The differences between automations and triggers highlight two different aspects of your support workflow: time and action. You want to have a clear understanding of when you should use an automation and when you should use a trigger.
Automations within Zendesk Support are specifically time-based. Use them when you want an action to automatically happen according to a timeframe set up in your workflow. Automations run every hour on all your tickets that are not closed.
As the example shows, your support workflow should have some time requirements -- whether they are specific goals of when you'll respond to a request; or more general expectations about the time a ticket needs to remain solved before you can officially close it.
One way to think about when and how to set up an automation is to write your support workflow and indicate if you have any time requirements associated with any of the steps. Say you want to send out a reminder email to your customer if you've been waiting for information from them for over three days. Perfect time for an automation. Rather than having to remember to send that reminder out; or manually go through your tickets, the automation can automatically keep you on schedule.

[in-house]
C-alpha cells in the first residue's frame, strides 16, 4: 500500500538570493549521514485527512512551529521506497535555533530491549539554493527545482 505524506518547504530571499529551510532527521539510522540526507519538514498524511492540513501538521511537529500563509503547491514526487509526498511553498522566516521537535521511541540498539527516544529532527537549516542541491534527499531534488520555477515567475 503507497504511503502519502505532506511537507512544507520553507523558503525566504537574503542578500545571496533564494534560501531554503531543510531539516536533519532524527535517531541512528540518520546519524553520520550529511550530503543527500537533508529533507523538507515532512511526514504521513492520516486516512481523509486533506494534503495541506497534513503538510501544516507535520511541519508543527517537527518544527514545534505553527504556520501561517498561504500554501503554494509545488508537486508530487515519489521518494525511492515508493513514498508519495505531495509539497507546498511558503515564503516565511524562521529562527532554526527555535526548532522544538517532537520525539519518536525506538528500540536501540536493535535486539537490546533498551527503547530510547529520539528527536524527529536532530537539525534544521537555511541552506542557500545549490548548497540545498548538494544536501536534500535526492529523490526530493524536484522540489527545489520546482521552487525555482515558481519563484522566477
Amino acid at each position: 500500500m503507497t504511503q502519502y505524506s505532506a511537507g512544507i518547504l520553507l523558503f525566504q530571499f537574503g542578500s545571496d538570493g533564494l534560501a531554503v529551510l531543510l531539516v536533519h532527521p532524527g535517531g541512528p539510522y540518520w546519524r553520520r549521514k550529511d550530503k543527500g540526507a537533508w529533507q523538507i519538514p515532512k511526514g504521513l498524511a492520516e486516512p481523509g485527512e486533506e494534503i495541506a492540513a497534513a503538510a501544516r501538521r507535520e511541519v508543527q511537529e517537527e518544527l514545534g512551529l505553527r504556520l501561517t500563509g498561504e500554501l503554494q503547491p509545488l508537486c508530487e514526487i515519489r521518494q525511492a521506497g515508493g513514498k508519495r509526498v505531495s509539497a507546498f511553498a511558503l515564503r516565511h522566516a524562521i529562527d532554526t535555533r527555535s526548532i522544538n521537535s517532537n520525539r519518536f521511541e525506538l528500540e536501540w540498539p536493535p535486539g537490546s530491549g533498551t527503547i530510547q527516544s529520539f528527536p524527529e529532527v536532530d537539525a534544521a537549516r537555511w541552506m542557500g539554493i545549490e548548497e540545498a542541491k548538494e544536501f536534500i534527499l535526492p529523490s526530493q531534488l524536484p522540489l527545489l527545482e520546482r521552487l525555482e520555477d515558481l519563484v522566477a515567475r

Triggers within Zendesk Support fire when other specific actions have taken place. Triggers are run through every time a ticket state is changed and triggered if the changes match the conditions defined in the trigger.
Use triggers when you want certain actions to take place only when some other actions have taken place. For example, you want to send out a particular answer to a question when that question comes in. If another type of question comes in, you want another set of actions to take place. Every time a ticket is touched, changes attributes, or has a comment added, the system checks if any of the trigger conditions match the change and fires them off.
To set up your triggers, take that same support workflow that you created for automations and map out how those steps connect. At all those connection points think about whether you can automate the process.
You might not be able to automate the research it takes to troubleshoot a ticket for instance, but you can automate the ticket's escalation. When the agent assigns the ticket to another group, for instance, you can create a trigger that fires off an email to the members of that group.